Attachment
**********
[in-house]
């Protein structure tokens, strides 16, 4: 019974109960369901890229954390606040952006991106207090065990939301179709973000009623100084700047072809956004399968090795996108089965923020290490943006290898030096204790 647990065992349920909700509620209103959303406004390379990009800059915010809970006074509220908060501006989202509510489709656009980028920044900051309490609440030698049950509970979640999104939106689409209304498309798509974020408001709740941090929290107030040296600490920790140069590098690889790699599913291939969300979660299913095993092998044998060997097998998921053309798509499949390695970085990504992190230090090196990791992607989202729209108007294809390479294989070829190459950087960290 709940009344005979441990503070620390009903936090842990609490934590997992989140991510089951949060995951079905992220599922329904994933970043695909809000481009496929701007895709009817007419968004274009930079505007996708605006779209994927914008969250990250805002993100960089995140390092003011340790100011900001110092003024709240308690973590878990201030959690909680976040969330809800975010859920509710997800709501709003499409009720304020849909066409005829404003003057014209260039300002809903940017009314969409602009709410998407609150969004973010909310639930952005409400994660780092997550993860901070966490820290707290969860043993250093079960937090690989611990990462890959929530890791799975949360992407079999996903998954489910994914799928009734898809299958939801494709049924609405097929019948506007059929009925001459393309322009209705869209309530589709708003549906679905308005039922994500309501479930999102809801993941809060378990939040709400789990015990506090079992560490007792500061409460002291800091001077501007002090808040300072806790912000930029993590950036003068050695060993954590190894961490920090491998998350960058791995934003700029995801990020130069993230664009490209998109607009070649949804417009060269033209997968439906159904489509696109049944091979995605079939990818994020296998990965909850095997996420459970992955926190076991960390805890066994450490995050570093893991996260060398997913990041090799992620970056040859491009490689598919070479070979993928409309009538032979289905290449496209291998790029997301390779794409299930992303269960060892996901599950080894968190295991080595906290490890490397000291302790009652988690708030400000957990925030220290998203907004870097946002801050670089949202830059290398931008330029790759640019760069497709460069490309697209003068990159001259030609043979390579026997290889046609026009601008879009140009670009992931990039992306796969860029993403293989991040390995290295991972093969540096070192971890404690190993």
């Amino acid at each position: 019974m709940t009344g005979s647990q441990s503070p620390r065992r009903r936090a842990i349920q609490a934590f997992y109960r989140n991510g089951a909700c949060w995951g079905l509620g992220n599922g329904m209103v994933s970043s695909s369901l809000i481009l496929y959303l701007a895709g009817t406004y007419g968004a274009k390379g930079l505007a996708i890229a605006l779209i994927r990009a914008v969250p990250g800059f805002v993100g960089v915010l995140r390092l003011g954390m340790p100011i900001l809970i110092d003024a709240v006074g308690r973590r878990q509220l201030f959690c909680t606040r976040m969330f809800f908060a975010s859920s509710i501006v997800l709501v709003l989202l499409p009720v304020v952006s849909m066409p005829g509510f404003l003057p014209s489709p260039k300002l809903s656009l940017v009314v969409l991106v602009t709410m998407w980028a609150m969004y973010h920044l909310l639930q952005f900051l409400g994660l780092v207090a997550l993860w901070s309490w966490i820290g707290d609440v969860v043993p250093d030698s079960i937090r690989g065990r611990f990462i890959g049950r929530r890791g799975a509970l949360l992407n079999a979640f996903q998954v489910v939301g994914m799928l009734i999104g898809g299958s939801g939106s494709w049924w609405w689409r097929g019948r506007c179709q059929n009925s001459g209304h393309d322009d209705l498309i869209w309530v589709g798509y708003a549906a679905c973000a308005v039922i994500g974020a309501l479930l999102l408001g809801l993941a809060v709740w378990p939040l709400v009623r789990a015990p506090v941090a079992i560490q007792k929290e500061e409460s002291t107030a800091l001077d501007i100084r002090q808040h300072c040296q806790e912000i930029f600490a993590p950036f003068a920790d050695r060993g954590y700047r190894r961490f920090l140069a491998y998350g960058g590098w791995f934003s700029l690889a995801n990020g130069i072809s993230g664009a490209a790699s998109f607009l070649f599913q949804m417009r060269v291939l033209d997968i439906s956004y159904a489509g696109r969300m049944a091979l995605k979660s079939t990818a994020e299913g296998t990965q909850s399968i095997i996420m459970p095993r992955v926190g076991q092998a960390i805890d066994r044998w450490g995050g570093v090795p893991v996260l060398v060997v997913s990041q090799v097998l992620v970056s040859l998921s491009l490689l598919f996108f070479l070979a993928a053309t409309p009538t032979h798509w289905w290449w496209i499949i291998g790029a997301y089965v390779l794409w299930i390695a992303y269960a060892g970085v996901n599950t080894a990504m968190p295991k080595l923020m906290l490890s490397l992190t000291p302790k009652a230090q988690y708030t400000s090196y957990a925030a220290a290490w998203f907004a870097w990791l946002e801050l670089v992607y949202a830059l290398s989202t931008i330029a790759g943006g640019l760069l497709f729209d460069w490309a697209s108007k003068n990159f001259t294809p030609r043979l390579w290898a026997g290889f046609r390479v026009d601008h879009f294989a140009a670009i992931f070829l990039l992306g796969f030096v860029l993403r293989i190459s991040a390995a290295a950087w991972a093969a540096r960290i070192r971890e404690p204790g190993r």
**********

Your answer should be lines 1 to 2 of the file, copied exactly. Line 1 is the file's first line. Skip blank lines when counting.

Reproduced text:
[in-house]
């Protein structure tokens, strides 16, 4: 019974109960369901890229954390606040952006991106207090065990939301179709973000009623100084700047072809956004399968090795996108089965923020290490943006290898030096204790 647990065992349920909700509620209103959303406004390379990009800059915010809970006074509220908060501006989202509510489709656009980028920044900051309490609440030698049950509970979640999104939106689409209304498309798509974020408001709740941090929290107030040296600490920790140069590098690889790699599913291939969300979660299913095993092998044998060997097998998921053309798509499949390695970085990504992190230090090196990791992607989202729209108007294809390479294989070829190459950087960290 709940009344005979441990503070620390009903936090842990609490934590997992989140991510089951949060995951079905992220599922329904994933970043695909809000481009496929701007895709009817007419968004274009930079505007996708605006779209994927914008969250990250805002993100960089995140390092003011340790100011900001110092003024709240308690973590878990201030959690909680976040969330809800975010859920509710997800709501709003499409009720304020849909066409005829404003003057014209260039300002809903940017009314969409602009709410998407609150969004973010909310639930952005409400994660780092997550993860901070966490820290707290969860043993250093079960937090690989611990990462890959929530890791799975949360992407079999996903998954489910994914799928009734898809299958939801494709049924609405097929019948506007059929009925001459393309322009209705869209309530589709708003549906679905308005039922994500309501479930999102809801993941809060378990939040709400789990015990506090079992560490007792500061409460002291800091001077501007002090808040300072806790912000930029993590950036003068050695060993954590190894961490920090491998998350960058791995934003700029995801990020130069993230664009490209998109607009070649949804417009060269033209997968439906159904489509696109049944091979995605079939990818994020296998990965909850095997996420459970992955926190076991960390805890066994450490995050570093893991996260060398997913990041090799992620970056040859491009490689598919070479070979993928409309009538032979289905290449496209291998790029997301390779794409299930992303269960060892996901599950080894968190295991080595906290490890490397000291302790009652988690708030400000957990925030220290998203907004870097946002801050670089949202830059290398931008330029790759640019760069497709460069490309697209003068990159001259030609043979390579026997290889046609026009601008879009140009670009992931990039992306796969860029993403293989991040390995290295991972093969540096070192971890404690190993």